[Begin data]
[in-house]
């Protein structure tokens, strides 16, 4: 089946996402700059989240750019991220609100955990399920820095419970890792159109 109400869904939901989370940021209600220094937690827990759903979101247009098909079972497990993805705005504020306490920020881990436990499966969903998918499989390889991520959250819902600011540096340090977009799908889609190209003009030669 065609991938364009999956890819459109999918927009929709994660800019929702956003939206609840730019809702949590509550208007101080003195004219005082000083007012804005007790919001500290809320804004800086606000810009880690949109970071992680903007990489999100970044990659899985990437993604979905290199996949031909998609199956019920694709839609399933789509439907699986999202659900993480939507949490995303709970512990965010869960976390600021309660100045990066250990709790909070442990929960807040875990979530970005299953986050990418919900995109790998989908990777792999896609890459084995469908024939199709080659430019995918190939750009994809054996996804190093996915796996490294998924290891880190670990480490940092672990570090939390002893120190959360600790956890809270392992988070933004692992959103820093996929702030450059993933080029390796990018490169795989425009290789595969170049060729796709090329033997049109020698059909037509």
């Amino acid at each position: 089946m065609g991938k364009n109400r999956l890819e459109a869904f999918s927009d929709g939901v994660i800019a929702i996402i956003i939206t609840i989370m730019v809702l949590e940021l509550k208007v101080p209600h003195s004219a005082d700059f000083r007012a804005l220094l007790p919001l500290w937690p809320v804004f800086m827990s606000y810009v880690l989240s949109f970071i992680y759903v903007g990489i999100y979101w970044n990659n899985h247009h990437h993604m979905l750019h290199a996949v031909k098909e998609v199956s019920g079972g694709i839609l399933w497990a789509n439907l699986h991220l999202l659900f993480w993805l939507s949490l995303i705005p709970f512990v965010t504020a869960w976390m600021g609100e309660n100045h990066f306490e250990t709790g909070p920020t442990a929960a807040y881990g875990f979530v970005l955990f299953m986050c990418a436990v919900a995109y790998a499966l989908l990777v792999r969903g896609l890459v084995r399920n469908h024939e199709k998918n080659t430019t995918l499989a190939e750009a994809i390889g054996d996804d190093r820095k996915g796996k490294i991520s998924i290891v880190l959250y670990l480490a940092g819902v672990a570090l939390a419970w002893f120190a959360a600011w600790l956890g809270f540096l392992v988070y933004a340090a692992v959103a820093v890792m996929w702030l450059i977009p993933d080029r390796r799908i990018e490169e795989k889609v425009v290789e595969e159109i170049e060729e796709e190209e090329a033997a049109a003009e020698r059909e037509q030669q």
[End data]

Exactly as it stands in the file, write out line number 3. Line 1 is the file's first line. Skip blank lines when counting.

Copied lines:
């Amino acid at each position: 089946m065609g991938k364009n109400r999956l890819e459109a869904f999918s927009d929709g939901v994660i800019a929702i996402i956003i939206t609840i989370m730019v809702l949590e940021l509550k208007v101080p209600h003195s004219a005082d700059f000083r007012a804005l220094l007790p919001l500290w937690p809320v804004f800086m827990s606000y810009v880690l989240s949109f970071i992680y759903v903007g990489i999100y979101w970044n990659n899985h247009h990437h993604m979905l750019h290199a996949v031909k098909e998609v199956s019920g079972g694709i839609l399933w497990a789509n439907l699986h991220l999202l659900f993480w993805l939507s949490l995303i705005p709970f512990v965010t504020a869960w976390m600021g609100e309660n100045h990066f306490e250990t709790g909070p920020t442990a929960a807040y881990g875990f979530v970005l955990f299953m986050c990418a436990v919900a995109y790998a499966l989908l990777v792999r969903g896609l890459v084995r399920n469908h024939e199709k998918n080659t430019t995918l499989a190939e750009a994809i390889g054996d996804d190093r820095k996915g796996k490294i991520s998924i290891v880190l959250y670990l480490a940092g819902v672990a570090l939390a419970w002893f120190a959360a600011w600790l956890g809270f540096l392992v988070y933004a340090a692992v959103a820093v890792m996929w702030l450059i977009p993933d080029r390796r799908i990018e490169e795989k889609v425009v290789e595969e159109i170049e060729e796709e190209e090329a033997a049109a003009e020698r059909e037509q030669q």